The debate over the future of Long Island’s electrical grid picked up last week, Sept. 14, at the Nassau County legislative building, with officials, utility staff and members of the public offering competing visions.
The Legislative Commission on the Future of the Long Island Power Authority is a bipartisan panel of state legislators from Long Island and the Rockaways formed in 2022 to consider the potential municipalization of LIPA after its management agreement with PSEG Long Island expires in December 2025.
Chief among the concerns outlined during the hearing was public accountability by members of the LIPA Board.
Under the existing appointment structure, the New York State governor appoints five of the nine members, with the Legislature selecting the remaining four.
New York State Assemblyman Fred Thiele (D-Sag Harbor) suggested this appointment structure could change. “All of those appointments are made by individuals that don’t live on Long Island,” he said. “There has always been the consideration that there should be more local say about the governance of LIPA.”
But achieving that degree of local oversight remains an open question. Michael Menser, associate professor in the Department of Earth and Environmental Sciences at the CUNY Graduate Center, proposed creating a stakeholder advisory committee to make recommendations to the LIPA Board.
“We think a committee stakeholder board — possibly working with an independent research institute or observatory, supporting a fully public utility — could make this transition happen in a way that is speedy, democratic and beneficial both economically and ecologically,” he said.
Ryan Madden, sustainability organizer of the Long Island Progressive Coalition, suggested that the county and city governments within LIPA’s service area should make appointments to the board.
“In some ways, there is an argument that some state appointments make sense as it’s a state entity,” Madden said. “But there should be more input or appointments from local jurisdictions.”
“There could be a situation where the governor gets appointments, the Senate and Assembly get appointments, the Nassau County executive working with the Legislature gets appointments, and the same with Suffolk,” he added.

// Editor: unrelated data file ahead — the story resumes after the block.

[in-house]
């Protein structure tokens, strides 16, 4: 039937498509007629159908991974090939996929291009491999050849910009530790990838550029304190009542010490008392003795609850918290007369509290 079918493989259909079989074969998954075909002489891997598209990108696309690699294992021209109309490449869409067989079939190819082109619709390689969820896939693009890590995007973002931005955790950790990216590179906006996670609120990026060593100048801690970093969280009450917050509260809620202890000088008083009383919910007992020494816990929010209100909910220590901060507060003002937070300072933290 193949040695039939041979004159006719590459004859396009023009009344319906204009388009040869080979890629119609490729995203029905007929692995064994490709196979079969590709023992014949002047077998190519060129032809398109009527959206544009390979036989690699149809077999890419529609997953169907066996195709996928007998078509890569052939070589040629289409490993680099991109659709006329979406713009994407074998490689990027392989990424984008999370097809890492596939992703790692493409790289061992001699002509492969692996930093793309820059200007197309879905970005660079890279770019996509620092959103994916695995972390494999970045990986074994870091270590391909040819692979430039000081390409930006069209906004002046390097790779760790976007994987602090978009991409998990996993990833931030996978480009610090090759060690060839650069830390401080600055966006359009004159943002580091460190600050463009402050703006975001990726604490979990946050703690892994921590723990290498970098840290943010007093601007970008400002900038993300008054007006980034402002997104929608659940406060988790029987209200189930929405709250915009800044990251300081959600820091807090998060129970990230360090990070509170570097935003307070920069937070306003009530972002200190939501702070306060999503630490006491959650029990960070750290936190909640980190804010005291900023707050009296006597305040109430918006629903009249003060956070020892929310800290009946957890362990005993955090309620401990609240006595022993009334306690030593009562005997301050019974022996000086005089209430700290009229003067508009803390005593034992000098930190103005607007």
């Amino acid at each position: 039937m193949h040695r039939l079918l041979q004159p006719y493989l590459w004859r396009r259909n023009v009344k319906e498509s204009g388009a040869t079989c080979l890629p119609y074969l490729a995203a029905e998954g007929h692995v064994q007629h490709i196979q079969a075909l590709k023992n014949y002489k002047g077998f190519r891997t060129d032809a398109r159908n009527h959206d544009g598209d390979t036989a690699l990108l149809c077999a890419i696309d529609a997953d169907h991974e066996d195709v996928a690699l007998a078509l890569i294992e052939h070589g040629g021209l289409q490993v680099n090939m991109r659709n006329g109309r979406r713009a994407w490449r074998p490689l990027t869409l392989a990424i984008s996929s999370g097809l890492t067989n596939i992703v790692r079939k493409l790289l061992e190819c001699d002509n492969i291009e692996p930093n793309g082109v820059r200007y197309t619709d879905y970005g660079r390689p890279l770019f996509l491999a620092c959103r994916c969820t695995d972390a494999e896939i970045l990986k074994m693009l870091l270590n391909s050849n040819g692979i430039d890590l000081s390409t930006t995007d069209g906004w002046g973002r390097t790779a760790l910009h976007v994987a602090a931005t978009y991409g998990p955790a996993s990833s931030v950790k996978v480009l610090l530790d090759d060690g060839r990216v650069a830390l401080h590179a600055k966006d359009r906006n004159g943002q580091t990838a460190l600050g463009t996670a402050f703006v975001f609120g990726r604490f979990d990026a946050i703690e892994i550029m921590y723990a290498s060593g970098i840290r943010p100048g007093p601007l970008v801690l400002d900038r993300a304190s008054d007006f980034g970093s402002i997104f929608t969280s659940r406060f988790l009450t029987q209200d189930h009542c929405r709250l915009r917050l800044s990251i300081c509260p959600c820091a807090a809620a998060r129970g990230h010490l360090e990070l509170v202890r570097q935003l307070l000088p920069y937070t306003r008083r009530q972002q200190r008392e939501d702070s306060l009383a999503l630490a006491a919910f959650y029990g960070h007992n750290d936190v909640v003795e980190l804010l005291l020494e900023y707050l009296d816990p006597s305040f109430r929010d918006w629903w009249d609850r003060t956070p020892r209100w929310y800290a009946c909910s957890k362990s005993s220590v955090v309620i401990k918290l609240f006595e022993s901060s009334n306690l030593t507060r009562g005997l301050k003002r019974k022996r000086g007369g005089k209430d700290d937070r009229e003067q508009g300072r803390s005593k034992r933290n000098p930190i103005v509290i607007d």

Thiele said the commission had explored an elective LIPA Board in its first round of hearings but backtracked on this idea, favoring an appointed board instead.
“Especially when you’re talking about [the] National Labor Relations Act,” an appointed board “would better serve to protect labor,” the assemblyman said.
Madden nonetheless supported greater local oversight over the appointment process.
“Our recommendations are just to ensure that there is robust community participation and more local decision-making in whatever appointment process that we determine,” he said.
Tom Falcone, LIPA’s CEO, had attended the Nassau meeting and pushed back on earlier testimony from PSEGLI vice president of external affairs Christopher Hahn, who suggested that the friction between the two utilities creates checks and balances. [See story, “LIPA and PSEGLI wrestle for control over Long Island’s electrical grid,” Sept. 14, TBR News Media website.]
“There aren’t supposed to be checks and balances in management,” Falcone said. “Checks and balances at the management level means a lack of accountability of the vendor. It means the vendor can check what the board wants,” adding, “I think, fundamentally, the problem is that you have one vendor, and they can’t be fired.”
Luis Vazquez, president and CEO of the Long Island Hispanic Chamber of Commerce, said the chamber does not support the municipalization proposal due to the commission’s perceived lack of public outreach and education.
“Half of the problem is educating our communities and chambers,” he said. “So, if we don’t get the message and we don’t know what we’re voting on, I’d rather just not take a position.”
Guy Jacob, an at-large delegate of the Sierra Club, said his organization’s national, state and Long Island chapters all support municipalization.
“This so-called public-private partnership is unique among municipal electric utilities in the U.S., and the time is now at hand to terminate this decades-long, failed anomaly,” he said. “The moment has come to terminate the tyranny of shareholders over ratepayers.”
Jacob pointed to a perceived lack of alignment between the profit interests of the electric service provider and the LIPA customers, adding that “redundant” management positions within LIPA and PSEGLI add unnecessary costs for utility power.
Conversations over the restructuring of LIPA remain ongoing. To view the commission’s meetings, visit totalwebcasting.com/live/nylipa. Written testimony can be submitted at nylipa.gov/public-input.